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Therapeutic thoracentesis symptoms and activity: a qualitative study
  1. Chloe Twose1,
  2. Rebecca Ferris1,
  3. Andrew Wilson2,
  4. Najib Rahman3,
  5. Morag Farquhar4 and
  6. Eleanor Mishra1
  1. 1Respiratory Medicine, Norfolk and Norwich University Hospitals NHS Foundation Trust, Colney Lane, Norwich, UK
  2. 2School of Medicine, University of East Anglia, Norwich, UK
  3. 3Nuffield Department of Medicine, University of Oxford, Oxford, Oxfordshire, UK
  4. 4School of Health Sciences, University of East Anglia, Norwich, UK
  1. Correspondence to Dr Eleanor Mishra, Norfolk and Norwich University Hospitals NHS Foundation Trust, Colney Lane, Norwich, UK; eleanor.mishra{at}nnuh.nhs.uk

Abstract

Introduction Malignant pleural effusions (MPEs) commonly occur in patients with advanced cancer. Drainage of fluid is used to relieve symptoms and improve quality of life.

Objective To improve our understanding of how therapeutic aspiration affects symptoms and activities in patients with MPE.

Methods Patients presenting to the Pleural Clinic at Norfolk and Norwich University Hospital with a confirmed or suspected MPE participated in up to three semistructured interviews during their diagnostic/therapeutic pathway. Interviews were analysed using framework analysis by two researchers independently.

Results Sixteen patients participated. Symptoms reported before drainage included breathlessness, cough, chest pain, fatigue and anorexia. Symptoms affected their activities, including walking, bending over and socialisation. Patients described anxiety about the underlying diagnosis and fear of over-reliance on others. Expectations of drainage outcome varied, with some hoping for a cure and others hoping for any improvement. After drainage, breathlessness, chest pain and cough improved in some patients. They reported feeling and sleeping better, but fatigue and poor appetite remained. Participants were more active after aspiration, but the duration of improvement was a few days only. Despite this, patients still felt the procedure worthwhile.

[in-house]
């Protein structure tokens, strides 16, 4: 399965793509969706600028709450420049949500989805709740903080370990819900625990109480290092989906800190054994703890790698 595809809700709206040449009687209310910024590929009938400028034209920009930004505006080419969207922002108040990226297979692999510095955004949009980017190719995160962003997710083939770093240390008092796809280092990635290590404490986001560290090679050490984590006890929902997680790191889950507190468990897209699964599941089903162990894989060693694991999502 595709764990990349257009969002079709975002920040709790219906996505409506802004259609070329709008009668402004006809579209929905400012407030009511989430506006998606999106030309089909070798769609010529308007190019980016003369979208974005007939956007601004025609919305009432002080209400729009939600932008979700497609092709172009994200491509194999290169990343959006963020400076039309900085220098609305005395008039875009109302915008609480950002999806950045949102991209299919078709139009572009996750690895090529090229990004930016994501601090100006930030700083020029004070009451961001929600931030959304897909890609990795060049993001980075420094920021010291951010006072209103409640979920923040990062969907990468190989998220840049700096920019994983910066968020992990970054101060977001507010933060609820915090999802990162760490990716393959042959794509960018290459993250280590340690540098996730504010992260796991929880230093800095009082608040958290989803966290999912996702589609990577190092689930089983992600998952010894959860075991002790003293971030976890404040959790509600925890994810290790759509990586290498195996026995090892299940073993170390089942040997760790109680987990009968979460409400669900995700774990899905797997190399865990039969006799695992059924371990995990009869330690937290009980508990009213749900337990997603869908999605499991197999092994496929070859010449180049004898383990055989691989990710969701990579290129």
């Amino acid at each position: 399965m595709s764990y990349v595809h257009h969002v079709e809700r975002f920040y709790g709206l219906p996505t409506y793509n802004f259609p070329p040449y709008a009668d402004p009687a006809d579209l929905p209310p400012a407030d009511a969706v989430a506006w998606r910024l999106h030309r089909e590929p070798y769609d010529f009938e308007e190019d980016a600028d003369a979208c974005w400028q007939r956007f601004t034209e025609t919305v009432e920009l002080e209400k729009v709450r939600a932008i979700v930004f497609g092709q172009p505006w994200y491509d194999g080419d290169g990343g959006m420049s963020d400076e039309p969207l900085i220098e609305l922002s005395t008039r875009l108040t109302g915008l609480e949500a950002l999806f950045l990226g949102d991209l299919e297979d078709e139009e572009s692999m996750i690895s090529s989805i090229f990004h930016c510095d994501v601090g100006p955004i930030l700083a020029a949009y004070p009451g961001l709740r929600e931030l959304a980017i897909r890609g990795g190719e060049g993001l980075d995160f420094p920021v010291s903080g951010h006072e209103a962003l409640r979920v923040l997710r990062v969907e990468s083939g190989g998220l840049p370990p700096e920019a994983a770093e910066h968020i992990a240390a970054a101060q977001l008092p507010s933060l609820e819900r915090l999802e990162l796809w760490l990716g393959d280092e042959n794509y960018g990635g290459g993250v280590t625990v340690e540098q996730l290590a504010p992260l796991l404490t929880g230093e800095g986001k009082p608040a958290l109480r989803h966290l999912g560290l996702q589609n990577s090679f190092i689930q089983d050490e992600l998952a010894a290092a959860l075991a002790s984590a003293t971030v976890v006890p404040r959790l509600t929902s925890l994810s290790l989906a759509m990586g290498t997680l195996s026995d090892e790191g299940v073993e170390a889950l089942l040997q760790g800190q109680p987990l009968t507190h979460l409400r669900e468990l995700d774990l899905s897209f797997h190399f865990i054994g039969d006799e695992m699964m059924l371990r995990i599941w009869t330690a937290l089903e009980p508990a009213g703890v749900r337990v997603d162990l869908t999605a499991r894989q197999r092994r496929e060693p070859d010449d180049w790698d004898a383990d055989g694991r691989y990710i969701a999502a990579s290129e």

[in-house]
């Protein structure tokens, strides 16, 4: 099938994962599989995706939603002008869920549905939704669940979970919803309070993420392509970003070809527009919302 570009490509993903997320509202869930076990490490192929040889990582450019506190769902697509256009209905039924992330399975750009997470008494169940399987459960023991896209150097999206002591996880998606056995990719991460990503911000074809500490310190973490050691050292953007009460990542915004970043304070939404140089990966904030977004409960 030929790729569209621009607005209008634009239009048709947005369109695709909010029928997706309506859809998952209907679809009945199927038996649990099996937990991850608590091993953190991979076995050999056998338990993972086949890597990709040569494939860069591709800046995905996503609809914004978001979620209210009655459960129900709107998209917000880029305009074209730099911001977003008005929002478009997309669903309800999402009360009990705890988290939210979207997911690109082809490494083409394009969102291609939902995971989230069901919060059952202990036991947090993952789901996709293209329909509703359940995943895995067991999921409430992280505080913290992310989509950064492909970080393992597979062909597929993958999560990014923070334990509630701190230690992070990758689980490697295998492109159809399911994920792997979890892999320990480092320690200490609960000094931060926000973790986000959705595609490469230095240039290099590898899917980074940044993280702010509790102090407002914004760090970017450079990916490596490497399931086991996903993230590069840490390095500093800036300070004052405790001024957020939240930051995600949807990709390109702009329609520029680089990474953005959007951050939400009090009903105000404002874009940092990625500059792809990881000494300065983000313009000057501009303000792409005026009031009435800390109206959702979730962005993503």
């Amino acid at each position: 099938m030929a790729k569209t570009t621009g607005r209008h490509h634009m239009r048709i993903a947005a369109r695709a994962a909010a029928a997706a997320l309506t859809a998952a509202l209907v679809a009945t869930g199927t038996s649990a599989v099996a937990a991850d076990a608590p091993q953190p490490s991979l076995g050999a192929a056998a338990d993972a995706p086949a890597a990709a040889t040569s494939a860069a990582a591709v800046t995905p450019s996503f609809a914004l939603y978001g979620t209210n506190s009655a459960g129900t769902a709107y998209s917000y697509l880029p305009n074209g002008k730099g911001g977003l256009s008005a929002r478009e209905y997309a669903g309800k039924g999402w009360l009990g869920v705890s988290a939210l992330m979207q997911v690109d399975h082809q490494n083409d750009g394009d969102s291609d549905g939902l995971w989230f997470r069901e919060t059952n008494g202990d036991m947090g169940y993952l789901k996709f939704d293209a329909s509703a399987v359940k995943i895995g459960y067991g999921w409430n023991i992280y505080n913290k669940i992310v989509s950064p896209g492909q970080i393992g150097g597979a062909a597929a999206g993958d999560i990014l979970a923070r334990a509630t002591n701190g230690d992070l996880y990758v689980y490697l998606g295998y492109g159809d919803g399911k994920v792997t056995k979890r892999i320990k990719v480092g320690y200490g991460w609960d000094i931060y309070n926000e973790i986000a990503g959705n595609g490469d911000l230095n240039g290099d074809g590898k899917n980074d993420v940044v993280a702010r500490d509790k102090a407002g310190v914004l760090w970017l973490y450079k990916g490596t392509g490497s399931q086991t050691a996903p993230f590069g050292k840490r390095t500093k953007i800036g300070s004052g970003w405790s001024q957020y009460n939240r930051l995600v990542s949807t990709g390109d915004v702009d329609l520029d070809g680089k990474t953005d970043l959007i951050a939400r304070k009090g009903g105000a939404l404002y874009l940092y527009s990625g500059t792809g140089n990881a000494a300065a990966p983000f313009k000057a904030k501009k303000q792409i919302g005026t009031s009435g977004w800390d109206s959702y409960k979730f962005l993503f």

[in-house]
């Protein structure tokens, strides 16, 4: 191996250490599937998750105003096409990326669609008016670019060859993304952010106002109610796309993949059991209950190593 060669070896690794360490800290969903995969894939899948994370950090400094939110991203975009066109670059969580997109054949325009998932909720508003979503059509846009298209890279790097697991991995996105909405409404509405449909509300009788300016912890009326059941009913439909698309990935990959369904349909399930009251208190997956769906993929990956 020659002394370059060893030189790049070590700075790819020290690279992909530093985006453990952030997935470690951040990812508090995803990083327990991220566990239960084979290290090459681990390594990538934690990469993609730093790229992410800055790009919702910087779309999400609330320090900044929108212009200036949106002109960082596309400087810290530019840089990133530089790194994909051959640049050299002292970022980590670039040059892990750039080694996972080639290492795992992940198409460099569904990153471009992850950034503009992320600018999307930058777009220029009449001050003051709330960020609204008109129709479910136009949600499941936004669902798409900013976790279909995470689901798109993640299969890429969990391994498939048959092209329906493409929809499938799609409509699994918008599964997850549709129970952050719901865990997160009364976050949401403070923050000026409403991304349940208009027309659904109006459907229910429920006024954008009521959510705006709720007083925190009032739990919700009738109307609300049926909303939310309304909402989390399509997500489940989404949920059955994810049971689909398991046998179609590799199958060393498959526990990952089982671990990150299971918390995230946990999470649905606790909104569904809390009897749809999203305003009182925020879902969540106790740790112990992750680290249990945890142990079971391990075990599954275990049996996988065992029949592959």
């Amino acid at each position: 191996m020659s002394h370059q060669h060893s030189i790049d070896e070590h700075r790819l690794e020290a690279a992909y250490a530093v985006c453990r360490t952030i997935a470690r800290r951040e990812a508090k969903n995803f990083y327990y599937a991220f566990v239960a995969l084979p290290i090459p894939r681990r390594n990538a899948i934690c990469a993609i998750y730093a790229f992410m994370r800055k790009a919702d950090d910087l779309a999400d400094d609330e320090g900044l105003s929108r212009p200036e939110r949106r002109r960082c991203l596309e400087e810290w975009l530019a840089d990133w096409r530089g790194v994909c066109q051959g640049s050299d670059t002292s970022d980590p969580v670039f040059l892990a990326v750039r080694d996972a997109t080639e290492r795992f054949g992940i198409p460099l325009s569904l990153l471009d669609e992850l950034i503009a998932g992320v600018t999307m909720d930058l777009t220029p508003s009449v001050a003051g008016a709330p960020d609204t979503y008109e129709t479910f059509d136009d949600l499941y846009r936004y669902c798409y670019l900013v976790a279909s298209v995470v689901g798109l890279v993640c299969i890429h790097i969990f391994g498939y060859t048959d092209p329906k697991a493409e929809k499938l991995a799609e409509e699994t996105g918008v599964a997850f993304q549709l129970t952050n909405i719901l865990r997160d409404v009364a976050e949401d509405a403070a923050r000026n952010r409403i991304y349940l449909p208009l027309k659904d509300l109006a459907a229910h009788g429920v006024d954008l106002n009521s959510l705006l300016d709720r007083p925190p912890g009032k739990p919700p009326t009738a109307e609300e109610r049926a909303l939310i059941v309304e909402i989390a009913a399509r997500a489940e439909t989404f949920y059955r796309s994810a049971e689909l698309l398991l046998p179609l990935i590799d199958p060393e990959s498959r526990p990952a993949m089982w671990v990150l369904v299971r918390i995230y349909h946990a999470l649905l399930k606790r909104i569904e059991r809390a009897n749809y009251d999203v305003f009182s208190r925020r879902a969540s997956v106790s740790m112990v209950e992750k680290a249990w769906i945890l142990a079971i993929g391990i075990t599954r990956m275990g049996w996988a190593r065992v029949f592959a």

Conclusion Overall health and respiratory symptoms improved following drainage, but constitutional symptoms did not improve. This may be because constitutional symptoms are caused by the underlying cancer. This study suggests that clinicians should consider a range of symptoms, rather than just breathlessness, in planning outcomes for clinical trials. These results are important to inform patients about the potential benefits and duration of symptom improvement after therapeutic aspiration.

  • cancer
  • lung
  • other cancer
  • hospital care
  • quality of life
  • respiratory conditions

Data availability statement

Data are available upon reasonable request. Interview transcriptions are available from corresponding author.

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Data availability statement

Data are available upon reasonable request. Interview transcriptions are available from corresponding author.

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Footnotes

  • Twitter @EleanorKMishra

  • Correction notice This article has been corrected since it first published. The provenance and peer review statement has been included.

  • Contributors AW, NR, MF and EM conceived of and designed the study. CT and RF conducted, transcribed and analysed the interviews. All authors contributed to the paper. EM is responsible for the overall content of the paper and acts as guarantor.

  • Funding The authors have not declared a specific grant for this research from any funding agency in the public, commercial or not-for-profit sectors.

  • Competing interests None declared.

  • Provenance and peer review Not commissioned; externally peer reviewed.

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